After Effects recently added Roto Brush 2 to their After Effects beta version, meaning editors can start using this new AI-powered tool. If you want to quickly create amazing green screen effects without a green screen, this tool is your answer.
What is Roto Brush?
Roto Brush is a tool that editors can use in Adobe After Effects to create a green screen effect on a shot that had no green screen. This accomplishes the same goal as rotoscoping, which involves manually drawing bezier curves to create a mask. The Roto Brush is an alternative to this technique that lets you draw with the brush on some parts of the foreground and background, and After Effects will determine what is foreground and background in each frame, based on that information. In a best-case scenario, the tool will be able to adjust based on that information and analyze the whole clip. In the end, you will have a separate subject and background, so you can put that subject onto a new background.
Why is Roto Brush 2 Better?
Roto Brush 2 functions much the same as the original Roto Brush, but it improves upon the underlying technology. The result will be much smoother, thanks to the advanced Sensei AI technology behind this version of the tool.
How to Use Roto Brush 2
First of all, if you’re trying to use Roto Brush 2 before its official release, you will need to download the After Effects beta version from Adobe Creative Cloud. As long as you’re a subscriber, you should have this option. Simply go to the Beta Apps tab and download the After Effects beta version.
Once you open After Effects, you’ll see the Roto Brush tool in the same place as the original version. If you hover over it, you will see that it says to drag over foreground, and Alt+drag over background. Double-click the video layer in your timeline and select the Roto Brush tool. Paint with brush strokes over your foreground. You will see an outline as its selected, and each subsequent stroke will add more to the mask. Just make sure not to brush outside of the bounds of your subject, to get the most accurate mask. If it does start to select something in the background, you can hold Alt (Option on Mac) while dragging over that area, to select the background.
To change the brush size, hold Ctrl and left-click and move the mouse up or down. Reducing the brush size will help you refine the small details around your subject. In traditional rotoscoping, you need to spend a lot of time getting precise cuts frame-by-frame, but with the Roto Brush, you only need to do that once. But it’s very important that you spend the time to make this mask as accurate as possible, so that the program can get the best tracking data for past and future frames.
Once you’re happy with your cutout, we can start the Roto process. Click on the first frame in your timeline and advance the video frame-by-frame using the arrow keys while holding Ctrl. Roto Brush will analyze and apply to each frame as you do this. Doing it this way will let you notice any errors in the roto process. Then you can just use the brushes to correct the mistake. If it all looks good, you can click the Freeze button under the program monitor. This will save your roto and you’ll be able to use the subject you’ve cut out, on any other background!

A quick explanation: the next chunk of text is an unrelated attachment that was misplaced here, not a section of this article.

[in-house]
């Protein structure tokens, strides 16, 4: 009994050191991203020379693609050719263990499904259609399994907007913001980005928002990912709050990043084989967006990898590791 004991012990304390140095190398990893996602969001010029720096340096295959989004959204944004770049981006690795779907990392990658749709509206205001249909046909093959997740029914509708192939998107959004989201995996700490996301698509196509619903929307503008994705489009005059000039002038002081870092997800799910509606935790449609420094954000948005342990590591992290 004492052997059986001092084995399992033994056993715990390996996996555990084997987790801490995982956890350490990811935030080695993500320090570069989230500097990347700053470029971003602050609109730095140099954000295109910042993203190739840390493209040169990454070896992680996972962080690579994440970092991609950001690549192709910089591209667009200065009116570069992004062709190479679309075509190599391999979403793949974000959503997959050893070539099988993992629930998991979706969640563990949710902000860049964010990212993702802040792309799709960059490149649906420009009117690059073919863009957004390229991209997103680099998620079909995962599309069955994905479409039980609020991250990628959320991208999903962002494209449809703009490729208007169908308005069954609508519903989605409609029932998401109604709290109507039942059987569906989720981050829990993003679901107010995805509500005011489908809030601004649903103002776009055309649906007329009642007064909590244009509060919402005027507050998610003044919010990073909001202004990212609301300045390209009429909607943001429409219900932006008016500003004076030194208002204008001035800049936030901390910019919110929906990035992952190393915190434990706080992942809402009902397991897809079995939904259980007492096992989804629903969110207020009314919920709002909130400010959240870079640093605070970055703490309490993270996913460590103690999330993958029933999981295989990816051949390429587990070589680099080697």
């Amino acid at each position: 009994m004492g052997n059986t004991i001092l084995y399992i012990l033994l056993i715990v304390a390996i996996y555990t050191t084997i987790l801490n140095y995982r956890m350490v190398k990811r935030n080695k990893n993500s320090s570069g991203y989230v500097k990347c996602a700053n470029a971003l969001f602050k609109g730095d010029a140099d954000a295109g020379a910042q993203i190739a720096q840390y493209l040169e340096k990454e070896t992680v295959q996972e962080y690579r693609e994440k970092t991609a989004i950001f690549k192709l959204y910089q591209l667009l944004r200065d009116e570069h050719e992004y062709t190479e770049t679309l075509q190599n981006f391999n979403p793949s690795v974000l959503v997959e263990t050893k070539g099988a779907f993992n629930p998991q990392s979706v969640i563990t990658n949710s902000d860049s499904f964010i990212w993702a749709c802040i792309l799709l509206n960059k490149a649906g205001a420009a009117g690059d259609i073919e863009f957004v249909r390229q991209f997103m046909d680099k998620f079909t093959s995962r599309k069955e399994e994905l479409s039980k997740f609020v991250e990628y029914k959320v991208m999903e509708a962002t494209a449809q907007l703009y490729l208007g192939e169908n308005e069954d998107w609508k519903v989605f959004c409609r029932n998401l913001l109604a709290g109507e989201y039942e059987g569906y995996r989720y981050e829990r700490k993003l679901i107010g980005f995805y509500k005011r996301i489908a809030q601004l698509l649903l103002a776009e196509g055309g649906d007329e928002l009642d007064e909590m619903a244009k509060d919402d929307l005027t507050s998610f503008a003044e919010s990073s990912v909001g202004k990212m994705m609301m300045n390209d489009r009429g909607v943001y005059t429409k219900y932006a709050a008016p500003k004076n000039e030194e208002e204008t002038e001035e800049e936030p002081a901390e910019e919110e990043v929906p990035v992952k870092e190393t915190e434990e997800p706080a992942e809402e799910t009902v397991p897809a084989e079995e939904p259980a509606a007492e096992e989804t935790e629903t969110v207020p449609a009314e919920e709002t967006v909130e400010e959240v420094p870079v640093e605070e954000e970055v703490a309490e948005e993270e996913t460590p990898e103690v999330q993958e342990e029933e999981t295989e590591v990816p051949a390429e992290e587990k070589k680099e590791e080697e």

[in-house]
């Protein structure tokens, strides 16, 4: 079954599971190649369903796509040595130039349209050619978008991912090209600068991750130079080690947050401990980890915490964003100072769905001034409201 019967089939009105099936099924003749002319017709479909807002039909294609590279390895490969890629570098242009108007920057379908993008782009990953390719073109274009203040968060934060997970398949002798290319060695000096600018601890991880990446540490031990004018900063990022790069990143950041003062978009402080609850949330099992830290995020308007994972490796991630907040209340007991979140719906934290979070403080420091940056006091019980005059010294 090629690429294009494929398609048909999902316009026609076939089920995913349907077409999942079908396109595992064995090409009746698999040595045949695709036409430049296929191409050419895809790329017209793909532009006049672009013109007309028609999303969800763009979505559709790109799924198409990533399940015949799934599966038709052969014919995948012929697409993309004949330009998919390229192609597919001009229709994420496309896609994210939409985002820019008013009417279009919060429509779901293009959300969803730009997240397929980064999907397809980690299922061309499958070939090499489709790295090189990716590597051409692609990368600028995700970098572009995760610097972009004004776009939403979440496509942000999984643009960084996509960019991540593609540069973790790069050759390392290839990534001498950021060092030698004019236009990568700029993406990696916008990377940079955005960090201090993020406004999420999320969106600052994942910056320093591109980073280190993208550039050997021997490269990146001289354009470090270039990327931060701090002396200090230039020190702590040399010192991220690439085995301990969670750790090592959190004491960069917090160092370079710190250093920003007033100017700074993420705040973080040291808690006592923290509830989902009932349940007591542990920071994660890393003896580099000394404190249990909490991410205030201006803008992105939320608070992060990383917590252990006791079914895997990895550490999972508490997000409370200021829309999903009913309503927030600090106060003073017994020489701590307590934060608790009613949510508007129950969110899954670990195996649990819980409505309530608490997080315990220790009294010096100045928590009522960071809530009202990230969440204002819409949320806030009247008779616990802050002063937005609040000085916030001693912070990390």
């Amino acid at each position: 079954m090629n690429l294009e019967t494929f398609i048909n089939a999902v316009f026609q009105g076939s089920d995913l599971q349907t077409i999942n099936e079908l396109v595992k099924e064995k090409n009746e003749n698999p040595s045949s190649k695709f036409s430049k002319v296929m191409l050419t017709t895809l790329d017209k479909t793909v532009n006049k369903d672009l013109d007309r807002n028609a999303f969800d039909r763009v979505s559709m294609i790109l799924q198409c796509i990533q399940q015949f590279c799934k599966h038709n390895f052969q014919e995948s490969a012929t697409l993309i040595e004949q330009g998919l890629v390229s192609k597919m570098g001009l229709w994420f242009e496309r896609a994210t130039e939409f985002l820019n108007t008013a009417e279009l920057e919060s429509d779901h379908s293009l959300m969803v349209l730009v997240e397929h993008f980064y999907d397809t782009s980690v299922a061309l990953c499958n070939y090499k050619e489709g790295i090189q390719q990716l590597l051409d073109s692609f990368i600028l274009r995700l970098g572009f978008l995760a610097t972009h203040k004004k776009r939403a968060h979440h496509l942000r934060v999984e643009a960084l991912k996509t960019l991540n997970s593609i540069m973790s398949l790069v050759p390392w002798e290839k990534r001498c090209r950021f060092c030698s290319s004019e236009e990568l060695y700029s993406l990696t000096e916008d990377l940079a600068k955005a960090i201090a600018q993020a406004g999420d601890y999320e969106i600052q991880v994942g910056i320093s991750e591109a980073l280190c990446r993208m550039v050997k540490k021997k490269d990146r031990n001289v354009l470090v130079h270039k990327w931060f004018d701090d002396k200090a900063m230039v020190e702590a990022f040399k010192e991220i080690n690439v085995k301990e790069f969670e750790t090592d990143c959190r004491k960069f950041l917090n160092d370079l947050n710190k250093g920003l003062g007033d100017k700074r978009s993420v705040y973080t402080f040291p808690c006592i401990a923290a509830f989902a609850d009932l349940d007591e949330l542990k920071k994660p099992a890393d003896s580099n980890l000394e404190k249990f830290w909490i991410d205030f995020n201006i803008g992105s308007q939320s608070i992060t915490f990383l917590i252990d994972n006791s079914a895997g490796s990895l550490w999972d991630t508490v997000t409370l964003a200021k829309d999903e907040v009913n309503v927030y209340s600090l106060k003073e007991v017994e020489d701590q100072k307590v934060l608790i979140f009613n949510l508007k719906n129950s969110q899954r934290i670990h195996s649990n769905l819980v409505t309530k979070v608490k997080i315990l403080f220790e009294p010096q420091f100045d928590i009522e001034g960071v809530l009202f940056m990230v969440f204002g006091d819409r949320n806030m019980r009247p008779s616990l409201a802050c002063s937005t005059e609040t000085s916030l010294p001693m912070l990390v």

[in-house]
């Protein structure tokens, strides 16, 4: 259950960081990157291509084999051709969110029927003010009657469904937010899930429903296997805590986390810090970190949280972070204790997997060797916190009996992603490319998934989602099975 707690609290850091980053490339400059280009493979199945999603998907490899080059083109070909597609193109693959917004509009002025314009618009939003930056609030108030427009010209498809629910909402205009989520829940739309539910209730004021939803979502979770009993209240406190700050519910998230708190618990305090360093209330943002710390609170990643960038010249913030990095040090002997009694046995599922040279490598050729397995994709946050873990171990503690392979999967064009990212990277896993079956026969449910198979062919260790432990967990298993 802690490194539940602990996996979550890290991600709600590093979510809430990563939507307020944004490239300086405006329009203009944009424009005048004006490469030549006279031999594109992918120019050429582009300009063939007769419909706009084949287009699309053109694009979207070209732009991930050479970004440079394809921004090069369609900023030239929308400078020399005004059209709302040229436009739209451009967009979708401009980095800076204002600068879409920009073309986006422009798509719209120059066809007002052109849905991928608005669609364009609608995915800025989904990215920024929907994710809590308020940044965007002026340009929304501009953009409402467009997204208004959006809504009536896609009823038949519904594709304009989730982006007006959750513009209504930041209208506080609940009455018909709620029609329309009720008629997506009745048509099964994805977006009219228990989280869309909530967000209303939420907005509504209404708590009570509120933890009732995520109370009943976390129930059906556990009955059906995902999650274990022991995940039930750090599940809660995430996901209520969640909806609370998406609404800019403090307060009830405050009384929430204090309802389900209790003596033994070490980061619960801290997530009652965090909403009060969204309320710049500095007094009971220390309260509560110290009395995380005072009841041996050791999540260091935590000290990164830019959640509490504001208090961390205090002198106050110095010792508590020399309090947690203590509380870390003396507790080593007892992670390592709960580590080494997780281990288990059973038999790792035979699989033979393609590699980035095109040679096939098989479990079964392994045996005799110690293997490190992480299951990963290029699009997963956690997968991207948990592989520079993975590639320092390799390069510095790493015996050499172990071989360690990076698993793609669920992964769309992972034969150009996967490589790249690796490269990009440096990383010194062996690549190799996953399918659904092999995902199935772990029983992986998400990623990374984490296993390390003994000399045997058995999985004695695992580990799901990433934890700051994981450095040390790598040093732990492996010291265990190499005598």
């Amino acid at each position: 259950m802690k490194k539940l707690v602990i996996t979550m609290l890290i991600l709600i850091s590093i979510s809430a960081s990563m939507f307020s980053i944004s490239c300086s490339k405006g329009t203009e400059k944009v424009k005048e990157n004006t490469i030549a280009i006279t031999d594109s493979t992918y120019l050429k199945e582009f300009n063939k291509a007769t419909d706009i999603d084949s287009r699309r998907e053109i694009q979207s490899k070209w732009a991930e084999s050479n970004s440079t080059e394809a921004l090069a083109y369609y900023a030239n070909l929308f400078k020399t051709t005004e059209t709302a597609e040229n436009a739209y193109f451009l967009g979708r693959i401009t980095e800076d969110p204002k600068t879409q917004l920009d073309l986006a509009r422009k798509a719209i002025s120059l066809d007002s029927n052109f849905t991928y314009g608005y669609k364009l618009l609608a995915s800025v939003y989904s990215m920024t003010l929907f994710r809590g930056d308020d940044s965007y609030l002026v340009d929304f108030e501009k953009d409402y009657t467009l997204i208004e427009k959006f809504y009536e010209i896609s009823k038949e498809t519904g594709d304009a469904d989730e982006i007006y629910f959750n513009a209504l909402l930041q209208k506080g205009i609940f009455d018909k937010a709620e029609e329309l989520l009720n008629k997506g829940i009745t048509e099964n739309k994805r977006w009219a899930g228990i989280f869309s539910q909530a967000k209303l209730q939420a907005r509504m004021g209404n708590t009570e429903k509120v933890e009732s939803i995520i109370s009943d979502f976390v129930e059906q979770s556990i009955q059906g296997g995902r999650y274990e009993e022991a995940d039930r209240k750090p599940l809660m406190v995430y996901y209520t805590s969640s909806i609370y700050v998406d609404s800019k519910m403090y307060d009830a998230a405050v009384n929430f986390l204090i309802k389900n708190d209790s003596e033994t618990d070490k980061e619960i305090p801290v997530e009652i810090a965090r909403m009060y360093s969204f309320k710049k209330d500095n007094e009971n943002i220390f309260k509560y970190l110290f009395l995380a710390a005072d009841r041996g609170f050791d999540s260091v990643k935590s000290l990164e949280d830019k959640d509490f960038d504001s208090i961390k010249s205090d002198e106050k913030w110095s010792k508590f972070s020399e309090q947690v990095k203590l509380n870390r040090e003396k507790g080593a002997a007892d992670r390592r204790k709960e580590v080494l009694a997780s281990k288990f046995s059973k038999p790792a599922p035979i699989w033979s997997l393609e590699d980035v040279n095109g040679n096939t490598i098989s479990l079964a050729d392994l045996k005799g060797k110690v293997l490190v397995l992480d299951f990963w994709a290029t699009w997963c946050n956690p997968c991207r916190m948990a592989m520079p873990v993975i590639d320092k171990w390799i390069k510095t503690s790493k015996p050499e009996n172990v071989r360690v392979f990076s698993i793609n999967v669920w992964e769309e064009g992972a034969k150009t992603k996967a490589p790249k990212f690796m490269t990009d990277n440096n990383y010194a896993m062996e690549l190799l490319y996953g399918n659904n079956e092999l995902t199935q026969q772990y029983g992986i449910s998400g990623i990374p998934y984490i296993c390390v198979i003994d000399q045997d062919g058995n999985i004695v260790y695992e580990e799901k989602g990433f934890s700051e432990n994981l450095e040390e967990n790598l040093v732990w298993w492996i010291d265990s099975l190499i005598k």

Fine Tuning Your Roto
Before doing that, however, you should fine-tune your roto. In the Roto Brush settings, you can adjust the feather, contrast, shift edge, and reduce chatter. This can help clean up the subject and make the cutout smoother. Adjusting these settings can get rid of any harsh edges, and it’s much easier to see them if your subject is already separated from the background. Don’t adjust these settings from default when you’re doing the initial brushing. If your subject is in motion, you may want to turn on Use Motion Blur. And if your subject has some color bleed around their edges from the previous background, you can select Decontaminate Edge Colors, and After Effects will attempt to remove this color.
If you find a mistake in your roto later on, you can always go back to it by double-clicking the layer on your timeline, unfreezing it, and using the Roto Brush tool to paint around any mistakes. To save this, just freeze it again.
By long-pressing the Roto Brush icon, you will see a drop-down that includes the Refine Edge Tool. This tool is used to refine the selection around things like hair. Users of Photoshop may recognize this tool. Paint with the Refine Edge brush along the line that selects your subject’s hair. You can select X-Ray view to view these fine details better. Much like before, go frame by frame to apply the roto and adjust any mistakes along the way. Freeze the roto when you’re done, then adjust the feather and other controls as needed.
Finalizing the Edit
When you’re done with the roto, just go back to the main composition and you will see your subject cut out from your background. To put it on a new background simply drag a new video layer underneath the cut-out subject, then apply color correction and scaling to make the subject fit better in your scene.
What’s the Difference?
Using Roto Brush 2 will be a faster and less frustrating experience than the first version. Thanks to the AI-powered algorithm working behind the scenes, Roto Brush 2 is extremely accurate. You will spend less time fixing mistakes from the tool, and more time actually compositing your scene. All around, the tool functions more efficiently and is just smarter. It also can utilize the GPU rather than the CPU, meaning you could see Roto Brush 2 running incredibly smooth.
Now you can use the Roto Brush 2 to speed up your compositions and create seemingly-impossible edits in literal minutes. Let us know in the comments if you used the original Roto Brush and if you’re excited to use this new version!
To learn more about using After Effects, check out our complete crash-course guide to After Effects.